Japan Geoscience Union Meeting 2015

Presentation information


Symbol H (Human Geosciences) » H-CG Complex & General

[H-CG34] Nuclear Energy and Geoscience

Tue. May 26, 2015 9:00 AM - 10:45 AM 101A (1F)

Convener:*Eiji Sasao(Tono Geoscience Center, Japan Atomic Energy Agency), Hidekazu Yoshida(Nagoya University Museum), Chair:Eiji Sasao(Tono Geoscience Center, Japan Atomic Energy Agency)

9:00 AM - 9:15 AM

[HCG34-01] Formative process of fracture in granite on the basis of geological history at the Toki Granite, central Japan

*Eiji SASAO1, Masayuki ISHIBASHI1, Takashi YUGUCHI1 (1.Japan Atomic Energy Agency)

Keywords:fracture, Toki Granite, geological history

Fractures in the crystalline rock (e.g. granite) can act as groundwater pathways. Therefore, understanding of the fracture characteristics (e.g. frequency distribution and infilling minerals) is an important subject for the disposal of high-level nuclear waste. Geological setting and formation process of the granite can influence the fracture characteristics. Thus, this study discuss the relation between 'the formation of fracture and infilling mineral' and geological history from the emplacement to present in the Toki granite, Tono district, central Japan.
The thermochronology for the Toki granite (Suzuki and Adachi, 1998; Shibata and Ishihara, 1979; Yuguchi et al., 2011) and the age determination for the basal layer of the Mizunami Group overlaying unconformably the Toki granite (Sasao et al., 2006) gave the geological history (especially, cooling history) of the granitic pluton. The Toki granite cooled rapidly during about 20 million years after the emplacement to about 250 oC, and then the granite underwent exhumation with slowly cooling during about 50-30 million years until the subaerial exposure.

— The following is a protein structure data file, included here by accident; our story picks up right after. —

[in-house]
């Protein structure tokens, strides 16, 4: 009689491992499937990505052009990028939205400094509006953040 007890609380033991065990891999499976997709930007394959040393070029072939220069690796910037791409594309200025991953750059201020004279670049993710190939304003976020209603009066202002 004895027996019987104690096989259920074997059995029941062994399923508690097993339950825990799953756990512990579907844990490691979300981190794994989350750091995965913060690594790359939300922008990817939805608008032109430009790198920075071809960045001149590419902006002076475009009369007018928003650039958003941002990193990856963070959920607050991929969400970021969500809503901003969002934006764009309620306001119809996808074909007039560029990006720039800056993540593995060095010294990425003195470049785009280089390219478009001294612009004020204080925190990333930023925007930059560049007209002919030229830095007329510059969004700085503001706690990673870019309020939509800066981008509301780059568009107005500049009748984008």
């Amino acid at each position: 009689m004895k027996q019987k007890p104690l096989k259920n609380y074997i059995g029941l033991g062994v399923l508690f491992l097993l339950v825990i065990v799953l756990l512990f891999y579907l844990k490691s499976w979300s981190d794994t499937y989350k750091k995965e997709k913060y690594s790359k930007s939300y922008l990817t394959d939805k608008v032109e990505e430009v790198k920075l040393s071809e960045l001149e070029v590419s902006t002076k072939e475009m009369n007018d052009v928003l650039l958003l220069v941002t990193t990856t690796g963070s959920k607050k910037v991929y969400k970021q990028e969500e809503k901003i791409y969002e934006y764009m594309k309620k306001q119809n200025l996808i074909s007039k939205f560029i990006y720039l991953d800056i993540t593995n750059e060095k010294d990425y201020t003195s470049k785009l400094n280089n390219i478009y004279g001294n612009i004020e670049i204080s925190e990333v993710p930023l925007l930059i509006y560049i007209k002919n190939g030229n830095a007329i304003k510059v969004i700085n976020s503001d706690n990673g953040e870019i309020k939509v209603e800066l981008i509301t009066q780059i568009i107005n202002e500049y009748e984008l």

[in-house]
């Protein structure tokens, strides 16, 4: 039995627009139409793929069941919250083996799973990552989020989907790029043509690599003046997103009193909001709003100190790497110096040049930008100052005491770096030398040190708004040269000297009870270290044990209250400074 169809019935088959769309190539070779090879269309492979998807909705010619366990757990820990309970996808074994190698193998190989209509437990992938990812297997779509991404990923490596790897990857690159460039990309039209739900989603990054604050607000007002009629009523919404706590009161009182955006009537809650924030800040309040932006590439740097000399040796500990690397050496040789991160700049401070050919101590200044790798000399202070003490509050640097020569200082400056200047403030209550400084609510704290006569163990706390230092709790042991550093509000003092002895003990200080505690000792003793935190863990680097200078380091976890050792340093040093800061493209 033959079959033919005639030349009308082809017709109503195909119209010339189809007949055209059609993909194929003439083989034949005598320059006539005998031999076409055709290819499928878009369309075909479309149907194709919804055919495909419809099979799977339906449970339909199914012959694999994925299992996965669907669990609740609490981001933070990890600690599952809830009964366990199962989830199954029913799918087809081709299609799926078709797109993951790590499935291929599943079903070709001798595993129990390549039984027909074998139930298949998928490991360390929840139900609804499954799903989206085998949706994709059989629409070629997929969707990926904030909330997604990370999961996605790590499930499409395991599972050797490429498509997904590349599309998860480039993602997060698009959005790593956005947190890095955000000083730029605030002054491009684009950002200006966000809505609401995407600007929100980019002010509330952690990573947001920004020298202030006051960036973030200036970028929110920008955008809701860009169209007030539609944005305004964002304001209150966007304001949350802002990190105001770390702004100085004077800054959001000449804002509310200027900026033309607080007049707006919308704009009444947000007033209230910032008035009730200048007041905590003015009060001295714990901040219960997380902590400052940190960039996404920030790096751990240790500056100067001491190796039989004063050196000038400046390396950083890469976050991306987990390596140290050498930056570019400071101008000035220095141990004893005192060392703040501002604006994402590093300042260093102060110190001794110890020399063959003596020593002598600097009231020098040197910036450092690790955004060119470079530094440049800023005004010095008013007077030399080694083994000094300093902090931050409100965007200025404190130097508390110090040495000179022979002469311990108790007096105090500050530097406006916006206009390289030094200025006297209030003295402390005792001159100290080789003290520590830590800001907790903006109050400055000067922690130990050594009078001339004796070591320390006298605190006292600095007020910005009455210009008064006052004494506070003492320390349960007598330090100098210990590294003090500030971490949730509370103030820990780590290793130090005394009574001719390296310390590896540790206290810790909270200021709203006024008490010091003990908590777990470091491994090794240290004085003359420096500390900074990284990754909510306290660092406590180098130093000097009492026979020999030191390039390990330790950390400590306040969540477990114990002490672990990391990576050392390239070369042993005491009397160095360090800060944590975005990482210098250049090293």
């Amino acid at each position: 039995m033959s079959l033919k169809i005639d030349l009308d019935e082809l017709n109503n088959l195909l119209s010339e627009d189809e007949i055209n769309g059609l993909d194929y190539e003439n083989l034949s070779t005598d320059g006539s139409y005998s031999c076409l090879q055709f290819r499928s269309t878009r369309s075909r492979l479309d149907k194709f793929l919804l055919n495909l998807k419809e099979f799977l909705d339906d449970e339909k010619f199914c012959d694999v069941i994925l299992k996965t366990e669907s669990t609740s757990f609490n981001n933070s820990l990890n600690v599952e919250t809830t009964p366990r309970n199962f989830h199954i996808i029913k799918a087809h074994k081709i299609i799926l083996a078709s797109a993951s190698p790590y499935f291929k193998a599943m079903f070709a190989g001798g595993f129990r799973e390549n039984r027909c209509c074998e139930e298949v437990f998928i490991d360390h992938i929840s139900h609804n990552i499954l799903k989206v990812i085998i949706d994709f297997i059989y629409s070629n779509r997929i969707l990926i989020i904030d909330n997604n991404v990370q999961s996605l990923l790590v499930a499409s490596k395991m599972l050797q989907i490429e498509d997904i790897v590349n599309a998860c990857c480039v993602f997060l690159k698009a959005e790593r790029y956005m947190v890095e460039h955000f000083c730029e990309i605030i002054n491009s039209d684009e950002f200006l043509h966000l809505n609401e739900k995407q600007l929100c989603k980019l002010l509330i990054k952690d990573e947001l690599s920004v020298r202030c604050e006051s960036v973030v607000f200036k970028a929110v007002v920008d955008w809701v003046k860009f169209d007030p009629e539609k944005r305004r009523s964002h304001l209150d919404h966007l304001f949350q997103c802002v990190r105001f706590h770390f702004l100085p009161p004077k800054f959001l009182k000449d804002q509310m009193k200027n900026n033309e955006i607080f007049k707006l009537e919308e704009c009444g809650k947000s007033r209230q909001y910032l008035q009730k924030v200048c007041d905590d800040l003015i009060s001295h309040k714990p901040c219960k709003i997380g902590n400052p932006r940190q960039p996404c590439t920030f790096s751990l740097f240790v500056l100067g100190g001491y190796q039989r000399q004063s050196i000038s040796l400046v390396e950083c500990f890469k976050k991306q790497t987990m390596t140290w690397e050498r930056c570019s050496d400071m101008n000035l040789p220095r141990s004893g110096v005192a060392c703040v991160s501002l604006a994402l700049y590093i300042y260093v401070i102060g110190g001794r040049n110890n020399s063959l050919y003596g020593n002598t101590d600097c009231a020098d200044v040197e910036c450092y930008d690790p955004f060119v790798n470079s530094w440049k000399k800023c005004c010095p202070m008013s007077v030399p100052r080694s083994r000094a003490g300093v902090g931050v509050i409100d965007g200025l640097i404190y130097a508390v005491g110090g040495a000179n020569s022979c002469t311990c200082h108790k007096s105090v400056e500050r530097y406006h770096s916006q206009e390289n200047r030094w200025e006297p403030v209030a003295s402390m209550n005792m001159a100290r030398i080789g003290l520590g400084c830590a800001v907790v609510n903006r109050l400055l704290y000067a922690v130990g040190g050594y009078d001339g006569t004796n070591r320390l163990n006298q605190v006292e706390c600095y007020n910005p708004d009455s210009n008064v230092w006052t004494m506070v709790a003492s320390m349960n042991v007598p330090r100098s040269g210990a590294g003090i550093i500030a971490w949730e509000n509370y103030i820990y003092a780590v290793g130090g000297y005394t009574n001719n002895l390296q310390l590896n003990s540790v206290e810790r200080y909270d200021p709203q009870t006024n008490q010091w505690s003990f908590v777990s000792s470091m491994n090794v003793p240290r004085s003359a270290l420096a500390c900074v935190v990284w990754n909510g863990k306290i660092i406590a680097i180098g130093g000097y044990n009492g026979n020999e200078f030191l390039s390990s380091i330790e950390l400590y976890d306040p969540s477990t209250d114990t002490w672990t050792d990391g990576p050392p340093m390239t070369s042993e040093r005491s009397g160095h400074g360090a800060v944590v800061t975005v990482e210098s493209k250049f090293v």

Brittle fractures occurred below the temperature of about 300 to 400 oC in the cooling granite, and thus the fracture filling minerals also occurred below such temperature. The fracture fillings collected from the Toki granite are hydrothermal minerals such as chlorite and mica clay mineral, hydrothermal and meteoric water-derived calcite. The hydrothermal calcite occurs in accompany with plagioclase sericitization in the country rock, that is, such calcite was produced by supplement of anorthite (Ca) component form plagioclase through the hydrothermal fluid (Ishibashi et al., 2014). Chloritization temperature in the Toki granite ranges from about 200 to 300 oC (Yuguchi et al., in press), which is indicator of formation temperature of the hydrothermal fracture fillings. The meteoric water-derived calcite was produced during the process in which the meteoric water seeped underground through the fractures in the granite. This phenomenon occurred in a period between the sedimentation of the Mizunami Group (20Ma) and present.

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